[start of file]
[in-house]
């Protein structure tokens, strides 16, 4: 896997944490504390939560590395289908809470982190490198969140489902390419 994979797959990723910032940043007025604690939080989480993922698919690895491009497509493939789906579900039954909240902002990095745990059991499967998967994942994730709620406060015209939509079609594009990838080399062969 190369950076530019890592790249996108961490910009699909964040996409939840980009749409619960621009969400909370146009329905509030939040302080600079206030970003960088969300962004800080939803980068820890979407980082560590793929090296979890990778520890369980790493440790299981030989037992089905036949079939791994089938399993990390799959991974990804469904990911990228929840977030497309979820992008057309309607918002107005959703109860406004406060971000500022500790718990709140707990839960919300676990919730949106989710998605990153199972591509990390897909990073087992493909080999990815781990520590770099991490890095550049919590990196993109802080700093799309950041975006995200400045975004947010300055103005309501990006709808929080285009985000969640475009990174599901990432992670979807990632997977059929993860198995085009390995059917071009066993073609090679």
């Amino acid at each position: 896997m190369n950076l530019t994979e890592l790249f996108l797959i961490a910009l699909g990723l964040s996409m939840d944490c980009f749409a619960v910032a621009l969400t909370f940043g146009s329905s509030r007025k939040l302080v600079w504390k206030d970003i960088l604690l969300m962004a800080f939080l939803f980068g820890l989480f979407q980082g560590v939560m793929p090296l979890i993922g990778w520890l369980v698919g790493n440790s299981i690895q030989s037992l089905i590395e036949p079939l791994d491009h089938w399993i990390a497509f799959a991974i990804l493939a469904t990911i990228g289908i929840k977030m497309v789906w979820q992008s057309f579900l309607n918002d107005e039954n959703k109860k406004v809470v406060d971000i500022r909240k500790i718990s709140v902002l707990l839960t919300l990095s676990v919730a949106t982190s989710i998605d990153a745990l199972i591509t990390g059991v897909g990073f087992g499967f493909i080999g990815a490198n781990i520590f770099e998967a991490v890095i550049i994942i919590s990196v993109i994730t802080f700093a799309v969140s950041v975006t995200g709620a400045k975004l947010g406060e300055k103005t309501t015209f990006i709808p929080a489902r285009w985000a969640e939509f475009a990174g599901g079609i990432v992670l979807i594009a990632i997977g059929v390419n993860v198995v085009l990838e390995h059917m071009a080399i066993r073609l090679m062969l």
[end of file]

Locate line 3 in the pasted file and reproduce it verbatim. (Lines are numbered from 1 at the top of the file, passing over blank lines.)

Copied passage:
């Amino acid at each position: 896997m190369n950076l530019t994979e890592l790249f996108l797959i961490a910009l699909g990723l964040s996409m939840d944490c980009f749409a619960v910032a621009l969400t909370f940043g146009s329905s509030r007025k939040l302080v600079w504390k206030d970003i960088l604690l969300m962004a800080f939080l939803f980068g820890l989480f979407q980082g560590v939560m793929p090296l979890i993922g990778w520890l369980v698919g790493n440790s299981i690895q030989s037992l089905i590395e036949p079939l791994d491009h089938w399993i990390a497509f799959a991974i990804l493939a469904t990911i990228g289908i929840k977030m497309v789906w979820q992008s057309f579900l309607n918002d107005e039954n959703k109860k406004v809470v406060d971000i500022r909240k500790i718990s709140v902002l707990l839960t919300l990095s676990v919730a949106t982190s989710i998605d990153a745990l199972i591509t990390g059991v897909g990073f087992g499967f493909i080999g990815a490198n781990i520590f770099e998967a991490v890095i550049i994942i919590s990196v993109i994730t802080f700093a799309v969140s950041v975006t995200g709620a400045k975004l947010g406060e300055k103005t309501t015209f990006i709808p929080a489902r285009w985000a969640e939509f475009a990174g599901g079609i990432v992670l979807i594009a990632i997977g059929v390419n993860v198995v085009l990838e390995h059917m071009a080399i066993r073609l090679m062969l």